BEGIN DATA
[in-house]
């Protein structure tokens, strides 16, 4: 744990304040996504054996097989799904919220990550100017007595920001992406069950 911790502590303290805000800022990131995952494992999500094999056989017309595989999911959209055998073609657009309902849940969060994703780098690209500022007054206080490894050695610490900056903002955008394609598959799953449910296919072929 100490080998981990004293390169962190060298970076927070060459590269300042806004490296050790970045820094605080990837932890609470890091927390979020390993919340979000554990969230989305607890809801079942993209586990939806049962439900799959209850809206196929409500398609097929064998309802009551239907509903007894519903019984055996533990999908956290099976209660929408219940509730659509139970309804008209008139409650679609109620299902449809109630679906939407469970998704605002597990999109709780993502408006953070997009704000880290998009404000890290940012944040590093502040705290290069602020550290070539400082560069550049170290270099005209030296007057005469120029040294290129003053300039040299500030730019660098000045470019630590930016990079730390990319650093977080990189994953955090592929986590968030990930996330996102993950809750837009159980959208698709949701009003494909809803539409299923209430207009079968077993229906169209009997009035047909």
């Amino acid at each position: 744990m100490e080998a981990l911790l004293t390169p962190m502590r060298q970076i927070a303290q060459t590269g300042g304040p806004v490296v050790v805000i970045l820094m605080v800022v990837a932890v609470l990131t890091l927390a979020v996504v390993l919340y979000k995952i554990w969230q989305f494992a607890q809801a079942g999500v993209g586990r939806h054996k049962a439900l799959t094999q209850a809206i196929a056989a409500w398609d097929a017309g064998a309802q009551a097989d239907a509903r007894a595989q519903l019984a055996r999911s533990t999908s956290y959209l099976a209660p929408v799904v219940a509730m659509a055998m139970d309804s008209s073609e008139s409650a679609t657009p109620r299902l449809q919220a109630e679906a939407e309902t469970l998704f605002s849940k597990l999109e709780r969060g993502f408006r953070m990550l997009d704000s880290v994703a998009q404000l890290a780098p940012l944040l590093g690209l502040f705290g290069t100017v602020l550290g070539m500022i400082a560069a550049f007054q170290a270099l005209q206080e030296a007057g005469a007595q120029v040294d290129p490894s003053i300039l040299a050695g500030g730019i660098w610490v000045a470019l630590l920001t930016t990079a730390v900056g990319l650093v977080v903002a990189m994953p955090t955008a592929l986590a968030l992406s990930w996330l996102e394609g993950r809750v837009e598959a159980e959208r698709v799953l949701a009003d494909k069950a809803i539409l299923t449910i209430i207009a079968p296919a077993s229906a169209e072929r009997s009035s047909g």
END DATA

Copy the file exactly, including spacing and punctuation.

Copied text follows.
[in-house]
């Protein structure tokens, strides 16, 4: 744990304040996504054996097989799904919220990550100017007595920001992406069950 911790502590303290805000800022990131995952494992999500094999056989017309595989999911959209055998073609657009309902849940969060994703780098690209500022007054206080490894050695610490900056903002955008394609598959799953449910296919072929 100490080998981990004293390169962190060298970076927070060459590269300042806004490296050790970045820094605080990837932890609470890091927390979020390993919340979000554990969230989305607890809801079942993209586990939806049962439900799959209850809206196929409500398609097929064998309802009551239907509903007894519903019984055996533990999908956290099976209660929408219940509730659509139970309804008209008139409650679609109620299902449809109630679906939407469970998704605002597990999109709780993502408006953070997009704000880290998009404000890290940012944040590093502040705290290069602020550290070539400082560069550049170290270099005209030296007057005469120029040294290129003053300039040299500030730019660098000045470019630590930016990079730390990319650093977080990189994953955090592929986590968030990930996330996102993950809750837009159980959208698709949701009003494909809803539409299923209430207009079968077993229906169209009997009035047909």
């Amino acid at each position: 744990m100490e080998a981990l911790l004293t390169p962190m502590r060298q970076i927070a303290q060459t590269g300042g304040p806004v490296v050790v805000i970045l820094m605080v800022v990837a932890v609470l990131t890091l927390a979020v996504v390993l919340y979000k995952i554990w969230q989305f494992a607890q809801a079942g999500v993209g586990r939806h054996k049962a439900l799959t094999q209850a809206i196929a056989a409500w398609d097929a017309g064998a309802q009551a097989d239907a509903r007894a595989q519903l019984a055996r999911s533990t999908s956290y959209l099976a209660p929408v799904v219940a509730m659509a055998m139970d309804s008209s073609e008139s409650a679609t657009p109620r299902l449809q919220a109630e679906a939407e309902t469970l998704f605002s849940k597990l999109e709780r969060g993502f408006r953070m990550l997009d704000s880290v994703a998009q404000l890290a780098p940012l944040l590093g690209l502040f705290g290069t100017v602020l550290g070539m500022i400082a560069a550049f007054q170290a270099l005209q206080e030296a007057g005469a007595q120029v040294d290129p490894s003053i300039l040299a050695g500030g730019i660098w610490v000045a470019l630590l920001t930016t990079a730390v900056g990319l650093v977080v903002a990189m994953p955090t955008a592929l986590a968030l992406s990930w996330l996102e394609g993950r809750v837009e598959a159980e959208r698709v799953l949701a009003d494909k069950a809803i539409l299923t449910i209430i207009a079968p296919a077993s229906a169209e072929r009997s009035s047909g």